Twenty Six Days More..

How I wish this was a countdown to Christmas, a birthday, a special occasion.

It is not.

If you know me, you know what twenty-six more days mean.

I found some solace yesterday on a tour of the 9/11 Memorial with visitors from the 9/11 Tribute Museum. It was not a very large group but it was a very healing 75 minutes.

I have made it a point to do two things when I give tours: Wear my sunglasses and don’t look at any one on the tour who is crying.


  1. I don’t want them to see me crying and
  2. If I see them crying, then …… refer to Number 1

I did both. But it didn’t work.

Once again, I try to keep some emotions in check but human feelings will always be powerful, no matter the situation. And yesterday was  one of those days where, the universe insisted that I let those emotions out.

By the end of the tour, I usually get hugs. I was now the one giving them. That’s fine too. The feelings are the same. Doesn’t matter who makes the first move.

One of the visitors waited a bit. She was in tears. She walked up to me and hugged me so tightly and began to sob uncontrollably. I wondered if she had a 9/11 story. When I asked, she said,

“No I don’t. I saw it from my television. But now it’s real. I’m so sorry you are dealing with all of this.”

“I’m not the only one,” I said.

“I know and I only know this because of what you shared with us today. That day was so hard for all of us but it was even harder for all of you. How can you do this every day? I couldn’t.”

“Yes, you can. You came here today. You just did it. Talking about it is as healing as hearing about it. You know you are not alone when others share their stories. ”

She began to hug me again and this time she put her head on my shoulder and cried even more.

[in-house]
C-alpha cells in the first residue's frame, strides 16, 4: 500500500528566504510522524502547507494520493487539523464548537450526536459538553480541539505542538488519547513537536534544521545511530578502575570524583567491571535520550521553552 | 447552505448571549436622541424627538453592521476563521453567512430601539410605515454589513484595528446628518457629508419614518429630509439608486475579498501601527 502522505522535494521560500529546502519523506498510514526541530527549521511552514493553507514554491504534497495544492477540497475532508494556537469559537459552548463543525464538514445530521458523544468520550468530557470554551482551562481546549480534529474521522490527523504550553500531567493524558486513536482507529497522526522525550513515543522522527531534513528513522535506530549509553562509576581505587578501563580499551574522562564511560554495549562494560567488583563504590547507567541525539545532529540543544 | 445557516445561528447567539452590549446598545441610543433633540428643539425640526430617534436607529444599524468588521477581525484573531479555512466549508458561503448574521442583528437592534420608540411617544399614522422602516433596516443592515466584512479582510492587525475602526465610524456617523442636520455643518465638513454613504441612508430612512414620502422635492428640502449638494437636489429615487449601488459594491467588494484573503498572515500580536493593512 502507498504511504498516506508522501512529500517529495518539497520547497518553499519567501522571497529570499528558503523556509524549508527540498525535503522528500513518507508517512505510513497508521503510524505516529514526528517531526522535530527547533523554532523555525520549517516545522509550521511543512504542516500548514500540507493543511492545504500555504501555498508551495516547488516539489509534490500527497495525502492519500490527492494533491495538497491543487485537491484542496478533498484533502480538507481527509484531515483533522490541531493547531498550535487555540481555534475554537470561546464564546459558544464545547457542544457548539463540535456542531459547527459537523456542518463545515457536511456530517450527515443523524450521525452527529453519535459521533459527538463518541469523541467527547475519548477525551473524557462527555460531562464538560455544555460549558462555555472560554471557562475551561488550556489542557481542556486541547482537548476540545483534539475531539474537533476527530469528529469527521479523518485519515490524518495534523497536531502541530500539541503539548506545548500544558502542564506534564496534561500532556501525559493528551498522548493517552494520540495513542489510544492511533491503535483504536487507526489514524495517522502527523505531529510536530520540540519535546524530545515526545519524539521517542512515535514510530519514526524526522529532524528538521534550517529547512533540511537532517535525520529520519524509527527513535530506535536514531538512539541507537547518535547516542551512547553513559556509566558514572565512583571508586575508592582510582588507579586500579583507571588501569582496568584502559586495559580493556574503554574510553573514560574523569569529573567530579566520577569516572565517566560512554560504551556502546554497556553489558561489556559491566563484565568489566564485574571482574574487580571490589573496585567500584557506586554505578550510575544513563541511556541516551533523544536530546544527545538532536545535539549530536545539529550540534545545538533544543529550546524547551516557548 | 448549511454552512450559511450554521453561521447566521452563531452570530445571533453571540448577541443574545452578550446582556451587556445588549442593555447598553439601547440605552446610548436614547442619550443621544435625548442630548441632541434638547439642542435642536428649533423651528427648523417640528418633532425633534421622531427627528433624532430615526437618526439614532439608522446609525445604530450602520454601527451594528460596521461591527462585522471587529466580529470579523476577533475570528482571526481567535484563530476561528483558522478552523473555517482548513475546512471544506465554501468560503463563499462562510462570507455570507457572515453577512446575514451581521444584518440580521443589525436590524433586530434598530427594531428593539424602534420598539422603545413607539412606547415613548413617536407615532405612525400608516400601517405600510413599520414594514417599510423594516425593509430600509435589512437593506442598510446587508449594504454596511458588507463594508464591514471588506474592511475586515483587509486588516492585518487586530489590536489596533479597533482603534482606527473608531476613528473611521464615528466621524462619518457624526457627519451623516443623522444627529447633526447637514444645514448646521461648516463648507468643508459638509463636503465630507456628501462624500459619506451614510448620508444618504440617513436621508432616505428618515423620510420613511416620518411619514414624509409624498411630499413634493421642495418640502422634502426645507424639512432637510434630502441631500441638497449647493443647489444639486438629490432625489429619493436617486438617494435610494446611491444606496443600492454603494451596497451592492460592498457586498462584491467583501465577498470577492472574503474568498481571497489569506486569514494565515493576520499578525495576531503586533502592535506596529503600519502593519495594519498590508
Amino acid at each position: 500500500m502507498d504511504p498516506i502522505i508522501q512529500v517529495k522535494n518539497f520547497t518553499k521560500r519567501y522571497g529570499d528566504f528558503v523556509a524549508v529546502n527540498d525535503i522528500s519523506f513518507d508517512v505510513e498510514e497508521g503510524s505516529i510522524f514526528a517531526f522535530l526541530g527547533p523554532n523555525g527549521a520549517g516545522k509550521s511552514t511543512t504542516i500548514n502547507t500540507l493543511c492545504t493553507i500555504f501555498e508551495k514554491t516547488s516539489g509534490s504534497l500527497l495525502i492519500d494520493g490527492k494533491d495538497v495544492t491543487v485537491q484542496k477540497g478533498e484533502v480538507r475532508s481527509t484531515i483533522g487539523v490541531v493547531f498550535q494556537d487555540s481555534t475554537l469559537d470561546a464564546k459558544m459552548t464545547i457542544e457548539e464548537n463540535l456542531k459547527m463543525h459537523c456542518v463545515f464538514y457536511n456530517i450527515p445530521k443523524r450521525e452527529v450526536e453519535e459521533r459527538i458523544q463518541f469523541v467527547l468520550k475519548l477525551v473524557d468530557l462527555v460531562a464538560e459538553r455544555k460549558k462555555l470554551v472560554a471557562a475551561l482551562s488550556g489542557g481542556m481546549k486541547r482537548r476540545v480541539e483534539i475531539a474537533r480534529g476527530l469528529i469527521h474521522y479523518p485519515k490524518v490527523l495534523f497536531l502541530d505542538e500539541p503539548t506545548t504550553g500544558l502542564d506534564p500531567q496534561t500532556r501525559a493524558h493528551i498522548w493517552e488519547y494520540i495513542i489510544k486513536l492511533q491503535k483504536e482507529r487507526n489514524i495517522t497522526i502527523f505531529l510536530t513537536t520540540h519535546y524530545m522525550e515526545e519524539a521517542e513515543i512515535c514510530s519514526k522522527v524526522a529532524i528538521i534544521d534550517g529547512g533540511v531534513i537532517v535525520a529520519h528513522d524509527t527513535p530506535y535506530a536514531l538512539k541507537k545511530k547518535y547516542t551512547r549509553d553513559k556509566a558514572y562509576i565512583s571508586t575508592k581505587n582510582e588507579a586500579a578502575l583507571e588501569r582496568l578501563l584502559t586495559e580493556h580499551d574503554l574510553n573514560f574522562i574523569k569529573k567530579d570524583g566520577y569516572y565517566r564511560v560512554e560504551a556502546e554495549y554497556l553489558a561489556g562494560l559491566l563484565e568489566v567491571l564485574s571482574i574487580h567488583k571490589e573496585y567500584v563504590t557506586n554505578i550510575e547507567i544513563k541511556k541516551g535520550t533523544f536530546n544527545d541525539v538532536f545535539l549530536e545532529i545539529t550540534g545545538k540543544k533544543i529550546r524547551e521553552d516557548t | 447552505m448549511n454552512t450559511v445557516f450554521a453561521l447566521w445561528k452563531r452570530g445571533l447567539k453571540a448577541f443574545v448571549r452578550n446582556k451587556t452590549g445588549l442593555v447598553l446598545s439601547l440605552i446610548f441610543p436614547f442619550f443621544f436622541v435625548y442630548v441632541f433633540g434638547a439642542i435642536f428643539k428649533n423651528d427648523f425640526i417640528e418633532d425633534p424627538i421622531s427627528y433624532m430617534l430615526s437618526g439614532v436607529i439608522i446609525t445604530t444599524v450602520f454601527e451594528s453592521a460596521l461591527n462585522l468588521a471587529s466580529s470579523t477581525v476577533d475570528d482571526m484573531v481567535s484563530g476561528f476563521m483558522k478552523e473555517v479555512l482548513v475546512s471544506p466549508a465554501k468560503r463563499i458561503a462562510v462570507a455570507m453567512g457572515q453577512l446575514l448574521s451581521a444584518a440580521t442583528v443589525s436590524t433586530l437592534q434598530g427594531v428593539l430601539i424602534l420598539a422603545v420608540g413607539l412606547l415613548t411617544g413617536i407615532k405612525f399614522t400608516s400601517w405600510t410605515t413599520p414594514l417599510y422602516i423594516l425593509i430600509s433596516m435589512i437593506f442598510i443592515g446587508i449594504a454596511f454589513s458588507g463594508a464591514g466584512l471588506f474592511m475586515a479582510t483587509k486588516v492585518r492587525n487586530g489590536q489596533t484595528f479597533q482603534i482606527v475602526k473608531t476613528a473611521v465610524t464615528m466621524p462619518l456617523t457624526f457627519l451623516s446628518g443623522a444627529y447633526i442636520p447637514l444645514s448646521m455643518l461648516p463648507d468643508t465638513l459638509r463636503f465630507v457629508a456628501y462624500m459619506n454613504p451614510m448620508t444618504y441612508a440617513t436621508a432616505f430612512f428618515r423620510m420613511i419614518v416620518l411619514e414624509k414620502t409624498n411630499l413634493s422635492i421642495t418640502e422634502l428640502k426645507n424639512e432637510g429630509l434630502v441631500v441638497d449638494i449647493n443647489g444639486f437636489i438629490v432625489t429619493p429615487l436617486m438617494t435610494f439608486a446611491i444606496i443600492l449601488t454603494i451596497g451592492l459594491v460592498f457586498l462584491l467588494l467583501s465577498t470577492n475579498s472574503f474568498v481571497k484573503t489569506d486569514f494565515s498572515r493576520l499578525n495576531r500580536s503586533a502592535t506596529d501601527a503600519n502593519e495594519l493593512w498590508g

“I don’t want to let you go. I feel I need to help now even after all this time. I don’t want to go back home and not do something after knowing all that you and so many others do.”

I now felt as if I was holding my own child. This would be the second time in two months that I was overcome with that emotion.
I began to cry with her.

Soon, two others joined us.

It was more than a group hug kind of thing. We held on to each other not wanting to end the moment. Finally, she moved back. All her makeup was gone.  The others, I noticed were men. Two grown men, crying just like we were. Men hurt too.

Pain, hurt, bad memories, does not discriminate. It hurts us all equally.

They asked if they could say a little prayer with me. We held hands. This was a first for me in my eight years of doing this. I never say no to a prayer moment.

Shaking, she held my hand as the others connected with me.

“Dear Lord, heal my friend here. Heal her husband. End this hate that we seem to be living in every day. Help me to be a better person. Help me to help others.”

The gentlemen then began to speak.

“Dear God, I haven’t been a good person lately. I’m angry all the time. I don’t find happiness in anything but today, my plans were cancelled and I came here. I know why now. Please heal those that are sick. Please forgive me. ”

I cannot put into words what I was feeling at that moment.

The third man spoke. But this time he took my hands as the others circled around me.

“Father, I have not spoken to you for three years. I blamed you for taking my wife. I’m sorry. I know it was her time. But it wasn’t their time.” He points to the memorial waterfalls. “I don’t want it to be Sonia’s time. Heal her dear Lord. Give her peace for the next few weeks. I promise to be a better man. I promise to make those phone calls Sonia suggested we make to make amends. I promise I will be a better person to others. Today I release my anger. I am filled with your blessings and I thank you for putting Sonia in my path today.”

Suddenly, in the 82 degree temperature, I felt a chill. I raised my head and began to let the tears flow. I didn’t care any more about having to be strong. I didn’t care any more that some people think I should get over this. I didn’t care any more if those not affected couldn’t stand to hear one more story about 9/11. I felt a sense of peace. Tranquility. I felt love from strangers. I felt connected.

We hugged one last time with the woman telling me she still couldn’t let me go.

“I want to hold you. I want to comfort you. You will go home today and still have to face the unknown and all your nightmares and I can’t help you.”